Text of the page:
Sarah Watts


Image by Raquel Baraut Riu on 07/09/2016

  • BORN 1987, Glasgow, Scotland
  • WORKED Ben Lawers NNR the National Trust for Scotland, Killin, Scotland; University of Edinburgh, Scotland

Artistic Connections

Minerva Scientifica (2018)……..


Tall Herbs (Image by David Mardon)

Title: Sarah’s 9 Ladders of Tall Herbs
Words by: Frances M Lynch in collaboration with Sarah Watts
Written in: 2018
For: 2 speakers, solo mezzo and double choir
Performed by: Margaret Cameron, Sarah Watts and The Killin Community Choir

It will be first performed at The Big Shed, Tombreck, on September 22nd 2018.


After leaving school I first studied performing music at the Royal Northern College of Music in Manchester. I then took two gap years which involved travelling around the world, working and mountaineering. The highlight was joining an expedition to South Georgia and the Falkland Islands during which I undertook vegetation, bird and glacier surveys, as well as the Shackleton Crossing.

I then studied Ecological Science at the University of Edinburgh and volunteered with the National Trust for Scotland in the holidays. I graduated with a Bsc. (Hons.) 1st class in 2012.


Alpine forget-me-not (Image by Sarah Watts)

Seasonal Ecologist
I work at Ben Lawers NNR for the National Trust for Scotland for 6 months over the summer. This involves carrying out biological survey and monitoring work of rare upland habitats and species. My current scientific research includes the impact of peat bog restoration techniques in grazed and ungrazed sites, and mycorrhizal associations on planted montane willows.

I have assisted the University of Edinburgh with ecology field courses and workshops

First job in the winter after leaving university!

Data entry for New Zealand Post
Some money to finance my travels abroad!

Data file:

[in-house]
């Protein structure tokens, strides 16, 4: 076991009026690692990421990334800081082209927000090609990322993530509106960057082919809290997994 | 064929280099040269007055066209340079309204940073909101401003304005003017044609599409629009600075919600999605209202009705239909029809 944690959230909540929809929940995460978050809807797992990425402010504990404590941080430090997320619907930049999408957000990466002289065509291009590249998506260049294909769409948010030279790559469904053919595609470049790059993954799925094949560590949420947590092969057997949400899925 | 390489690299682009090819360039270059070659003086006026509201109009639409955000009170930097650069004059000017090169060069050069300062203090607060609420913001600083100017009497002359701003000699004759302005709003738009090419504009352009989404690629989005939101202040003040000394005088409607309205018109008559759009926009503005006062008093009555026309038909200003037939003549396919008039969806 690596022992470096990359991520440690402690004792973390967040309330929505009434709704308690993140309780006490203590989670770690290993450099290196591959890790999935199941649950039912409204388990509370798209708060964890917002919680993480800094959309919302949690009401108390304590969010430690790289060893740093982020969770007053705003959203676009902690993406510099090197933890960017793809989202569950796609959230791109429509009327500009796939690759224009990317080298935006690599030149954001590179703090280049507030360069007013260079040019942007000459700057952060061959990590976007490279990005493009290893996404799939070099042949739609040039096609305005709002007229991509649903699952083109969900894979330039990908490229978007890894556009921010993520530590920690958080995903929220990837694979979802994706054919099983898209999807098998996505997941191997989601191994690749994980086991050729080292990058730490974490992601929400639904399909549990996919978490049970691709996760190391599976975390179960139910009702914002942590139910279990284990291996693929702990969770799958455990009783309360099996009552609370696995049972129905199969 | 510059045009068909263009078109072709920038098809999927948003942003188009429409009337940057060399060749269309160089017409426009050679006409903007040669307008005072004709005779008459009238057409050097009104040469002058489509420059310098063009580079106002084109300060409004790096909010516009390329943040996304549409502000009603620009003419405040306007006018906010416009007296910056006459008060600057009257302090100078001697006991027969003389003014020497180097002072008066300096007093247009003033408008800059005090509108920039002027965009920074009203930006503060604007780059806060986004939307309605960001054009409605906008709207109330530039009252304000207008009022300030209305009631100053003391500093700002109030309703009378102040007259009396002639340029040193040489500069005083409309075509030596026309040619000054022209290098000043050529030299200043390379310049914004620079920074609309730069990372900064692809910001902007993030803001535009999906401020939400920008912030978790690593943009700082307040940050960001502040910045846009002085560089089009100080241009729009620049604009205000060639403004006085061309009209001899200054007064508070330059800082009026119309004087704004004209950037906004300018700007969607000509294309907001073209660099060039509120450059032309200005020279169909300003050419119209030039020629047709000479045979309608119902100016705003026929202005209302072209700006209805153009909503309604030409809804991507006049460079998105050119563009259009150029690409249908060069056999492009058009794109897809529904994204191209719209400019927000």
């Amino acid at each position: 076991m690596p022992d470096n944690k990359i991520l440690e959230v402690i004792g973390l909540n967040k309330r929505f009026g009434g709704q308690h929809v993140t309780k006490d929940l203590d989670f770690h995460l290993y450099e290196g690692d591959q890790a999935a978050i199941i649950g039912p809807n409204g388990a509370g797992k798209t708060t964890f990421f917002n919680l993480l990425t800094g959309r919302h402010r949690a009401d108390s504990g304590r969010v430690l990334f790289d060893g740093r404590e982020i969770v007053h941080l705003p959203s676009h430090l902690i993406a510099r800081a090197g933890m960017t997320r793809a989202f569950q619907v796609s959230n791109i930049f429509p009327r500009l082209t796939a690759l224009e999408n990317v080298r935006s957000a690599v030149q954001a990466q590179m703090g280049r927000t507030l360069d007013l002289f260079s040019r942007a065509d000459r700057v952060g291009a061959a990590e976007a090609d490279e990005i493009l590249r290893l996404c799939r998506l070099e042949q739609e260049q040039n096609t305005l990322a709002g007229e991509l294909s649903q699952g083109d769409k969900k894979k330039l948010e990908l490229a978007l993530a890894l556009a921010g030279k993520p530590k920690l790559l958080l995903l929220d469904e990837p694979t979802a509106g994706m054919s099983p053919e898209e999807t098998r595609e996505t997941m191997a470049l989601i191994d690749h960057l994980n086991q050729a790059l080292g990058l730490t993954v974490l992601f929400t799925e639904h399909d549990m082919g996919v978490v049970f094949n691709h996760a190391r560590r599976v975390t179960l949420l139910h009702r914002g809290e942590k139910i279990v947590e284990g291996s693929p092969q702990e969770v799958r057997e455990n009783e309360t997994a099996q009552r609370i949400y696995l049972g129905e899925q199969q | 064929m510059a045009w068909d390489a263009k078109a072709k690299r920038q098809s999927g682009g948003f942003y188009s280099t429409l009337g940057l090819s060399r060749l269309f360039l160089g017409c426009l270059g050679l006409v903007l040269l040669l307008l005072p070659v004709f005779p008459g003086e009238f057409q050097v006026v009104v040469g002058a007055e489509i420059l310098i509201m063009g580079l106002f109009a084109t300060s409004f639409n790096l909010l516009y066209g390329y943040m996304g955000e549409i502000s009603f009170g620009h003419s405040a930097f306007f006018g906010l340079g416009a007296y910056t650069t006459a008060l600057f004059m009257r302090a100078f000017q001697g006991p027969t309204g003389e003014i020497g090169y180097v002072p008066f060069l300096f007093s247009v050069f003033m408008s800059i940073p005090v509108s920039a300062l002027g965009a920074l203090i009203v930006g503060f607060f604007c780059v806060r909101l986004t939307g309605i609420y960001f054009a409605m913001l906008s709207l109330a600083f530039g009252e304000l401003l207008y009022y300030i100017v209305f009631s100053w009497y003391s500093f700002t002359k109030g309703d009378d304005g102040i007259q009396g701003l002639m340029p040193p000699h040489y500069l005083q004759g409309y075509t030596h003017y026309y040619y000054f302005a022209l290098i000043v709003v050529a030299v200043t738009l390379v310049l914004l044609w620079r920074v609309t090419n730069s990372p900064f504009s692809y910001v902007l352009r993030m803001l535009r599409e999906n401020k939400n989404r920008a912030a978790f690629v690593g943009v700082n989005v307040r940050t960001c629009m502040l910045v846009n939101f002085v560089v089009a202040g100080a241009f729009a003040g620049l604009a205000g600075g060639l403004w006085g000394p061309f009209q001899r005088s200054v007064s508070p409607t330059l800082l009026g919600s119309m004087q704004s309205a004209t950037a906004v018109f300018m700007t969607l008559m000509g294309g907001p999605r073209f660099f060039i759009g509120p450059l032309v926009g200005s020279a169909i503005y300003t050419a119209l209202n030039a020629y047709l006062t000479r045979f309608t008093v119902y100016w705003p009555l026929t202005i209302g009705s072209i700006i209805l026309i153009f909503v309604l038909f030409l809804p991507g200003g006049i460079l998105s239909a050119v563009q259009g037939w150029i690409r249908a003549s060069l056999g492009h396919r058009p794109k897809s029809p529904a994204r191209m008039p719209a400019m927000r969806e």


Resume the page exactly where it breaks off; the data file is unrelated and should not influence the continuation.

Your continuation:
Scientific Achievements

Snow Pearlwort (sagina nivalis) (Image by David Mardon)

Vegetation change in an upland tall herb community excluded from grazing at Ben Lawers

  • By resurveying the plants present 18 years after an entire hillside was excluded from grazing, I have demonstrated that a large herbivore exclosure can promote the expansion of the rare, grazing-sensitive upland tall herb habitat.

Population dynamics and life history of Sagina nivalis

  • Analysing data from permanent study plots has allowed us to learn more about this incredibly rare, tiny montane plant.

A study of nesting sparrowhawks using video analysis

  • Part of this work formed my Bsc. Honours Dissertation. Using a novel observation technique I studied sparrowhawk nests in the Royal Botanic Gardens Edinburgh and provided a unique insight into parental behaviour, prey delivery rates and weather impacts on reproductive success.
Did You Know?

I have two children, both born in the winter so that I could carry on working during the summer field season. I was committed to breastfeeding them and so expressed milk whilst working on the hill, even at the summit of Ben Lawers (the 10th highest mountain in Britain!).


I have been inspired by the women in Scotland who are currently researching upland ecology, vegetation change over time and applied ecology including Alison Hester, Ruth Mitchell, Diana Gilbert, Andrea Britton, Sarah Woodin and Louise Ross.  Reading their articles in scientific journals motivates me to apply similar methods when working at Ben Lawers.